Wednesday, 7 February 2018

7.2.18 Consejo Statistics to be Improved

Sherry closed the 2017 campaign with a drop in total sales of 5%, a drop which is mainly in the BOB wines, the low price segment which is sold largely in Dutch and German supermarkets. The bodegas have only ever supplied the Consejo with figures on sales volumes, not on value, but that is about to change as average prices will now be incorporated into Consejo statistics so as to better reflect the changing trends of recent times led by the rise of premium and up market brands.

As from now the Consejo will collect weekly data on the evolution of the value of wine sold and at the same time pay special attention to its final destination, since wine is often re-exported from France and China, distorting official statistics. It is hoped that this will reflect more accurately the new reality in Jerez, the substitution of BOB by premium wines, which according to Consejo director César Saldaña is fundamental as while the average price is rising it is not properly illustrated by statistics based only on volume.

Sherry deserves better than this! (foto:alamystock)

He says the statistics need to be more detailed, adding that the rise in average price is due to a 7% rise in sales of Oloroso, Amontillado and Palo Cortado over the last year, the more expensive and profitable wines. The Consejo also notes the contribution of premium Pedro Ximénez to the average rise in sales with a 2% increase, as well as the 12 and 15 year old wines and VOS and VORS. This is in stark contrast to the BOB situation where sales are in steep decline in markets like Holland and Germany which buy the cheap basic Sherry dragging down total sales volumes. In Holland 80% of Sherry sold is competitive supermarket own label, and the bodegas are losing interest in it as better wine is far more profitable even in lower volumes.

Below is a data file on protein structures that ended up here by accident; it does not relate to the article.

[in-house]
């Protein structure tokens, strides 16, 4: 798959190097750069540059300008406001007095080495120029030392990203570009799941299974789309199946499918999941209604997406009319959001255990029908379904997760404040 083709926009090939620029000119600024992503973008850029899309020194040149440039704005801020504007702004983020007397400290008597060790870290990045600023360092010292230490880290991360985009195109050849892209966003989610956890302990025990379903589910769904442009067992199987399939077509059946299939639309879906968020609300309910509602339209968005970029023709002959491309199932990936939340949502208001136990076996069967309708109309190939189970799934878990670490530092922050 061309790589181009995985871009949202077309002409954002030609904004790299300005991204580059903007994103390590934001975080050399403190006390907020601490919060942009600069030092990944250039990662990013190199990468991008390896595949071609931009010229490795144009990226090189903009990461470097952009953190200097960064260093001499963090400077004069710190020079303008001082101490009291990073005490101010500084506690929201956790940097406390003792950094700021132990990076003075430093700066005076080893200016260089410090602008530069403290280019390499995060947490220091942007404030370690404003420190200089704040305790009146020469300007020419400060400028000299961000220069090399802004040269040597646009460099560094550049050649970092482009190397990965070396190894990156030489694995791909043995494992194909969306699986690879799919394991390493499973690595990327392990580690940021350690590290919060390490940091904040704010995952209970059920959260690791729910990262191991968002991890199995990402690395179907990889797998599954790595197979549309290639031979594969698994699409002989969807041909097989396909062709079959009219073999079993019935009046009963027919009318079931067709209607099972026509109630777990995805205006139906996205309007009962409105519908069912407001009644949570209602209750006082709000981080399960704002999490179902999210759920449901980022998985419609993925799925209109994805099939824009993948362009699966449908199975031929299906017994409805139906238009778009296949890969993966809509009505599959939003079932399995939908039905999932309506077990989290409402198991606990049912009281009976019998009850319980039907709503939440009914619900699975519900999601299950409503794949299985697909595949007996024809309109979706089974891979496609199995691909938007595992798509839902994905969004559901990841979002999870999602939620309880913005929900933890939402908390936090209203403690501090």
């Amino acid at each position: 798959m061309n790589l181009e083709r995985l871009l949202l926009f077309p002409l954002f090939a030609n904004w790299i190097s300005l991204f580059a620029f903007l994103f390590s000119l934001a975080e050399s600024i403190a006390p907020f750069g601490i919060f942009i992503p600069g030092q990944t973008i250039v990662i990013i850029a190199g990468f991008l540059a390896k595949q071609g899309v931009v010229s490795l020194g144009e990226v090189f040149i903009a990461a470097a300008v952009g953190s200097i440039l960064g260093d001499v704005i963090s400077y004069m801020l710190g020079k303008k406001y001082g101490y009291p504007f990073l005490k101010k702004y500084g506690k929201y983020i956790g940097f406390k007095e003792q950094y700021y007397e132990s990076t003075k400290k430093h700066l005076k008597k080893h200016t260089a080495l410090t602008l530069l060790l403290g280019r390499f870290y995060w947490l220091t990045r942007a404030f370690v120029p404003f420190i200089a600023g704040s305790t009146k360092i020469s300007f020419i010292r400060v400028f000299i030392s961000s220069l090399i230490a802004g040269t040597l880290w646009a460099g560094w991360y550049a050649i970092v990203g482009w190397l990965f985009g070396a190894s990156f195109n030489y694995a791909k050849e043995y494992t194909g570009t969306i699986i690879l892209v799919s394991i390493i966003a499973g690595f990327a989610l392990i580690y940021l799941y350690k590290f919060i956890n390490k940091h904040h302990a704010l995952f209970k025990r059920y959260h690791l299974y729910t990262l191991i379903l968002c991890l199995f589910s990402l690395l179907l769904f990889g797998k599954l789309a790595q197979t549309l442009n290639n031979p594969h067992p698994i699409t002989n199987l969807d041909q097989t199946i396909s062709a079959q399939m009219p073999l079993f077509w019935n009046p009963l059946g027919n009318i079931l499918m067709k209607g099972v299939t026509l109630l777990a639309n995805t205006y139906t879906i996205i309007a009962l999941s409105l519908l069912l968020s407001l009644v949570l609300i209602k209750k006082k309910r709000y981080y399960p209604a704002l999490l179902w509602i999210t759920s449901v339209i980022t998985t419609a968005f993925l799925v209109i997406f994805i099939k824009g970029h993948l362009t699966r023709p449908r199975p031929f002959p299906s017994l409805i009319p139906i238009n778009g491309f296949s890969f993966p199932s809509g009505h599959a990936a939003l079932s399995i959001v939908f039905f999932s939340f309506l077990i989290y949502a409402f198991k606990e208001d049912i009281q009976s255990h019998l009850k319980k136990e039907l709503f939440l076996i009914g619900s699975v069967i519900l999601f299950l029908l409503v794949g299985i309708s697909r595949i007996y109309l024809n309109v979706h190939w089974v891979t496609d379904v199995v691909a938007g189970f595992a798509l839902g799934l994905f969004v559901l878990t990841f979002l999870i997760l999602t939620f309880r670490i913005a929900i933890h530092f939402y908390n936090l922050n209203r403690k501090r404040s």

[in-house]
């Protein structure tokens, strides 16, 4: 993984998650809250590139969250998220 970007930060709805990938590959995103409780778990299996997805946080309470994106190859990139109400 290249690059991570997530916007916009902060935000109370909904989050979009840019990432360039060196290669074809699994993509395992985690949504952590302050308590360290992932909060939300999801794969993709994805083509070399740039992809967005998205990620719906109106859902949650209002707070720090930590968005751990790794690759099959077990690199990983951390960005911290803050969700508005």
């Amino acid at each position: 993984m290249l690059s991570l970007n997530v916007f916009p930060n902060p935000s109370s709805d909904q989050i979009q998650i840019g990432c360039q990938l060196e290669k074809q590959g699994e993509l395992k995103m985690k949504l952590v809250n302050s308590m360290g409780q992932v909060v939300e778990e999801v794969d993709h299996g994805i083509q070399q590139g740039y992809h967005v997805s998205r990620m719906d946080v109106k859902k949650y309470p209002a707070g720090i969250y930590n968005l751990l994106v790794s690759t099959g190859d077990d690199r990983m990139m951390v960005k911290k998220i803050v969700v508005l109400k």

They are now focusing on these better more profitable wines and the page has been turned on the volume sales which did so much damage in the 1970s and 1980s.Until then, Holland and Germany were small markets but they grew rapidly due to low subsidised prices, and it is these markets Sherry is losing. While nobody wants to lose sales of any kind, the bodegas have to promote the quality wines, both for the image of Sherry and for profitability. It is the sweeter styles which are losing volume, mainly Medium and Cream which have been sold at unsustainable prices, but things have changed. 2017 ended with three more almacenistas and three more exporters, all small but with high quality in mind. That is the trend now.

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